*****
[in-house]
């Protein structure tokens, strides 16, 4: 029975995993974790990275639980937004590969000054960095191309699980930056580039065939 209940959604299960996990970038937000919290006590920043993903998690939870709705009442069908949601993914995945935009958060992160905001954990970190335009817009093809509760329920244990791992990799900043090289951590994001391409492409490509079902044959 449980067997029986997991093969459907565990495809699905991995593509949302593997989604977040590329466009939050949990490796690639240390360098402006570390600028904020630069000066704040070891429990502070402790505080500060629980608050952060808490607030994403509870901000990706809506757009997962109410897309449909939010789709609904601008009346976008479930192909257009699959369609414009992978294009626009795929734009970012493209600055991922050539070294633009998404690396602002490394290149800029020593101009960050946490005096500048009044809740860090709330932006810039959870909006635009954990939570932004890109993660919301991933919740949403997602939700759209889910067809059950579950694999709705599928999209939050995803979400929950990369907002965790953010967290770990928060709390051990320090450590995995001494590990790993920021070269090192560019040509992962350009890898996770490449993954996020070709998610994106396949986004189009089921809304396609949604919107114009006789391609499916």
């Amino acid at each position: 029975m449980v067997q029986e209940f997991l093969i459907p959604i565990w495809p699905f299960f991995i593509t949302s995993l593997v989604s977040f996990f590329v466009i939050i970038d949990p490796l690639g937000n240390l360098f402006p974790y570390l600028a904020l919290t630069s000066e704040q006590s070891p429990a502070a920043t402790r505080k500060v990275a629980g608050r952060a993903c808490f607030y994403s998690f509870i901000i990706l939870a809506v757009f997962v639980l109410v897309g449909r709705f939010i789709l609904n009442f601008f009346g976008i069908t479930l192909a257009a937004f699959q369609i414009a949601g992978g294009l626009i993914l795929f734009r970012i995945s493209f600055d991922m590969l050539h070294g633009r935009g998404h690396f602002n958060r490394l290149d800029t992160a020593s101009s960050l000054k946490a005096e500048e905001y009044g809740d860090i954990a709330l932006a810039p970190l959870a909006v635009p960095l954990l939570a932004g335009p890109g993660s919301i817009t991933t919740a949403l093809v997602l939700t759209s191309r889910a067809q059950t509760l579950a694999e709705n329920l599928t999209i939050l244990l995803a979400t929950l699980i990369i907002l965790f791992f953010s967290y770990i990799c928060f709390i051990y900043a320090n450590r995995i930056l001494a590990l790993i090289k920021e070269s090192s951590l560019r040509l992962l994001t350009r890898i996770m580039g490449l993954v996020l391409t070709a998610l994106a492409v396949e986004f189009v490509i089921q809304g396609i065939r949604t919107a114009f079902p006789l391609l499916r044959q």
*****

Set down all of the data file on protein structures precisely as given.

[in-house]
């Protein structure tokens, strides 16, 4: 029975995993974790990275639980937004590969000054960095191309699980930056580039065939 209940959604299960996990970038937000919290006590920043993903998690939870709705009442069908949601993914995945935009958060992160905001954990970190335009817009093809509760329920244990791992990799900043090289951590994001391409492409490509079902044959 449980067997029986997991093969459907565990495809699905991995593509949302593997989604977040590329466009939050949990490796690639240390360098402006570390600028904020630069000066704040070891429990502070402790505080500060629980608050952060808490607030994403509870901000990706809506757009997962109410897309449909939010789709609904601008009346976008479930192909257009699959369609414009992978294009626009795929734009970012493209600055991922050539070294633009998404690396602002490394290149800029020593101009960050946490005096500048009044809740860090709330932006810039959870909006635009954990939570932004890109993660919301991933919740949403997602939700759209889910067809059950579950694999709705599928999209939050995803979400929950990369907002965790953010967290770990928060709390051990320090450590995995001494590990790993920021070269090192560019040509992962350009890898996770490449993954996020070709998610994106396949986004189009089921809304396609949604919107114009006789391609499916």
């Amino acid at each position: 029975m449980v067997q029986e209940f997991l093969i459907p959604i565990w495809p699905f299960f991995i593509t949302s995993l593997v989604s977040f996990f590329v466009i939050i970038d949990p490796l690639g937000n240390l360098f402006p974790y570390l600028a904020l919290t630069s000066e704040q006590s070891p429990a502070a920043t402790r505080k500060v990275a629980g608050r952060a993903c808490f607030y994403s998690f509870i901000i990706l939870a809506v757009f997962v639980l109410v897309g449909r709705f939010i789709l609904n009442f601008f009346g976008i069908t479930l192909a257009a937004f699959q369609i414009a949601g992978g294009l626009i993914l795929f734009r970012i995945s493209f600055d991922m590969l050539h070294g633009r935009g998404h690396f602002n958060r490394l290149d800029t992160a020593s101009s960050l000054k946490a005096e500048e905001y009044g809740d860090i954990a709330l932006a810039p970190l959870a909006v635009p960095l954990l939570a932004g335009p890109g993660s919301i817009t991933t919740a949403l093809v997602l939700t759209s191309r889910a067809q059950t509760l579950a694999e709705n329920l599928t999209i939050l244990l995803a979400t929950l699980i990369i907002l965790f791992f953010s967290y770990i990799c928060f709390i051990y900043a320090n450590r995995i930056l001494a590990l790993i090289k920021e070269s090192s951590l560019r040509l992962l994001t350009r890898i996770m580039g490449l993954v996020l391409t070709a998610l994106a492409v396949e986004f189009v490509i089921q809304g396609i065939r949604t919107a114009f079902p006789l391609l499916r044959q």